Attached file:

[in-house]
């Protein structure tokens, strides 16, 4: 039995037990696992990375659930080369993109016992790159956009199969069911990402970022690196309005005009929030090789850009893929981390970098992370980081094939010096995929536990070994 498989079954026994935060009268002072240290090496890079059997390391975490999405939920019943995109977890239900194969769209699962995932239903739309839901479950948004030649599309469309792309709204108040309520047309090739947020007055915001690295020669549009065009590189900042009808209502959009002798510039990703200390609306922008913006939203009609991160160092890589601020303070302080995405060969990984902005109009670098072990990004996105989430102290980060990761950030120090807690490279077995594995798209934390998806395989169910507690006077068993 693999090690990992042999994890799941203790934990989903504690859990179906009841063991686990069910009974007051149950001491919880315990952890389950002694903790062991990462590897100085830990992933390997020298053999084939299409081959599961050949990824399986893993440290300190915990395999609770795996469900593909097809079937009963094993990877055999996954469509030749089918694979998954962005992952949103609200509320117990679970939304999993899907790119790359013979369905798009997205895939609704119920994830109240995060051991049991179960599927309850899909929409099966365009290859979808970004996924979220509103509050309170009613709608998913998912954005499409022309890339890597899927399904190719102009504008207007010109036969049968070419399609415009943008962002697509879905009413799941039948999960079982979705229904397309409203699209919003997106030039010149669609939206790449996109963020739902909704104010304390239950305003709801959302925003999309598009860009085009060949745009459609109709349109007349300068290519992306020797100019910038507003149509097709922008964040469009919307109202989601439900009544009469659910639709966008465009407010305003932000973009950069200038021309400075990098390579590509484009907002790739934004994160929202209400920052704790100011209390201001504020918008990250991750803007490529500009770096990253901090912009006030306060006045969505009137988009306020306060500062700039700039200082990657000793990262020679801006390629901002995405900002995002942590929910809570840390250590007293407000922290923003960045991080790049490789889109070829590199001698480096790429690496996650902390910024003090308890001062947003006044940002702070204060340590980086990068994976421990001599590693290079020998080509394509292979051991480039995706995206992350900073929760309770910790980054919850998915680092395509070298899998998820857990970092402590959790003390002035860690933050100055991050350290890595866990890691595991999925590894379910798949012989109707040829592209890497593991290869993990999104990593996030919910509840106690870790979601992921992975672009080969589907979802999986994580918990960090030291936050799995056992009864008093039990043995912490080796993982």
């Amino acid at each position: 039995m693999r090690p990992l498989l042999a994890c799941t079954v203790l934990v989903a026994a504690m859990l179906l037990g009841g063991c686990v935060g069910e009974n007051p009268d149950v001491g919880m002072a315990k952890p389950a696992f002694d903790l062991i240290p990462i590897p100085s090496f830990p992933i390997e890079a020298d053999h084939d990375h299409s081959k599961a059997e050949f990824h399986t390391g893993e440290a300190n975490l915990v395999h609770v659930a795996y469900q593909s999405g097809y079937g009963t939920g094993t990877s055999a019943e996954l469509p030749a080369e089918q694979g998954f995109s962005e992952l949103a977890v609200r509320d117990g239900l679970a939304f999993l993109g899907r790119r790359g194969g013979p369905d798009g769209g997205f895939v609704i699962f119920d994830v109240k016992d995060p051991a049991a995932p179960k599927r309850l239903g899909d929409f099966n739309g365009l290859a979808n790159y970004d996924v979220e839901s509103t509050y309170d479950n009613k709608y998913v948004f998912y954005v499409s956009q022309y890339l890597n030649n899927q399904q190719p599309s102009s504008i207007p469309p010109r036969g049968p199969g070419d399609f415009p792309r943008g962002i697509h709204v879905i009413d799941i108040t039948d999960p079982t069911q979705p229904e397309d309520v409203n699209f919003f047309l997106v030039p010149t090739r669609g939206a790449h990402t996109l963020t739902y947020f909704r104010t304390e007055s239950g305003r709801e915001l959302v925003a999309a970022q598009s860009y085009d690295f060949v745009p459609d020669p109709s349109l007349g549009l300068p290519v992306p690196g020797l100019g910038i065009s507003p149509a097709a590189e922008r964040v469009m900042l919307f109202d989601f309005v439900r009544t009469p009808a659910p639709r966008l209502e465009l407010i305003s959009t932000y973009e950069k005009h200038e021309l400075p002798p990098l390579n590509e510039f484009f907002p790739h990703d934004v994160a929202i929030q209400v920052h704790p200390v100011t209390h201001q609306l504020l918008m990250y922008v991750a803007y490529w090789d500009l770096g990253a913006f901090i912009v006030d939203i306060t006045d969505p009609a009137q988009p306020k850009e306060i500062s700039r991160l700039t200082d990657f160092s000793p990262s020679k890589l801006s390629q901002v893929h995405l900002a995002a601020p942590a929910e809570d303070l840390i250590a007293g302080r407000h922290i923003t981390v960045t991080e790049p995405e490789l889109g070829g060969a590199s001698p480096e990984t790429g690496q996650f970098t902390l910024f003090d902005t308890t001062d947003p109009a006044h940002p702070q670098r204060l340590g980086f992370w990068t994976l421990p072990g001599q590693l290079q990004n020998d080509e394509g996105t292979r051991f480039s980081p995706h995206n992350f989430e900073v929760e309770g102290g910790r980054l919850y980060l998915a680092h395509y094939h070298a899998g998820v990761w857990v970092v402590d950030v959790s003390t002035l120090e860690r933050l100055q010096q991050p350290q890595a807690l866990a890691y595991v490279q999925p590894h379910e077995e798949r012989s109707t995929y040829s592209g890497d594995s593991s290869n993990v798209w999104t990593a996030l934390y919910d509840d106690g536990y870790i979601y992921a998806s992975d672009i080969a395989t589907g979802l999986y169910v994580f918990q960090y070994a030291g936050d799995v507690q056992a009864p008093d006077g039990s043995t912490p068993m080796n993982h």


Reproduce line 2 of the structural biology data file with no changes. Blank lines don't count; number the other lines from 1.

């Protein structure tokens, strides 16, 4: 039995037990696992990375659930080369993109016992790159956009199969069911990402970022690196309005005009929030090789850009893929981390970098992370980081094939010096995929536990070994 498989079954026994935060009268002072240290090496890079059997390391975490999405939920019943995109977890239900194969769209699962995932239903739309839901479950948004030649599309469309792309709204108040309520047309090739947020007055915001690295020669549009065009590189900042009808209502959009002798510039990703200390609306922008913006939203009609991160160092890589601020303070302080995405060969990984902005109009670098072990990004996105989430102290980060990761950030120090807690490279077995594995798209934390998806395989169910507690006077068993 693999090690990992042999994890799941203790934990989903504690859990179906009841063991686990069910009974007051149950001491919880315990952890389950002694903790062991990462590897100085830990992933390997020298053999084939299409081959599961050949990824399986893993440290300190915990395999609770795996469900593909097809079937009963094993990877055999996954469509030749089918694979998954962005992952949103609200509320117990679970939304999993899907790119790359013979369905798009997205895939609704119920994830109240995060051991049991179960599927309850899909929409099966365009290859979808970004996924979220509103509050309170009613709608998913998912954005499409022309890339890597899927399904190719102009504008207007010109036969049968070419399609415009943008962002697509879905009413799941039948999960079982979705229904397309409203699209919003997106030039010149669609939206790449996109963020739902909704104010304390239950305003709801959302925003999309598009860009085009060949745009459609109709349109007349300068290519992306020797100019910038507003149509097709922008964040469009919307109202989601439900009544009469659910639709966008465009407010305003932000973009950069200038021309400075990098390579590509484009907002790739934004994160929202209400920052704790100011209390201001504020918008990250991750803007490529500009770096990253901090912009006030306060006045969505009137988009306020306060500062700039700039200082990657000793990262020679801006390629901002995405900002995002942590929910809570840390250590007293407000922290923003960045991080790049490789889109070829590199001698480096790429690496996650902390910024003090308890001062947003006044940002702070204060340590980086990068994976421990001599590693290079020998080509394509292979051991480039995706995206992350900073929760309770910790980054919850998915680092395509070298899998998820857990970092402590959790003390002035860690933050100055991050350290890595866990890691595991999925590894379910798949012989109707040829592209890497593991290869993990999104990593996030919910509840106690870790979601992921992975672009080969589907979802999986994580918990960090030291936050799995056992009864008093039990043995912490080796993982």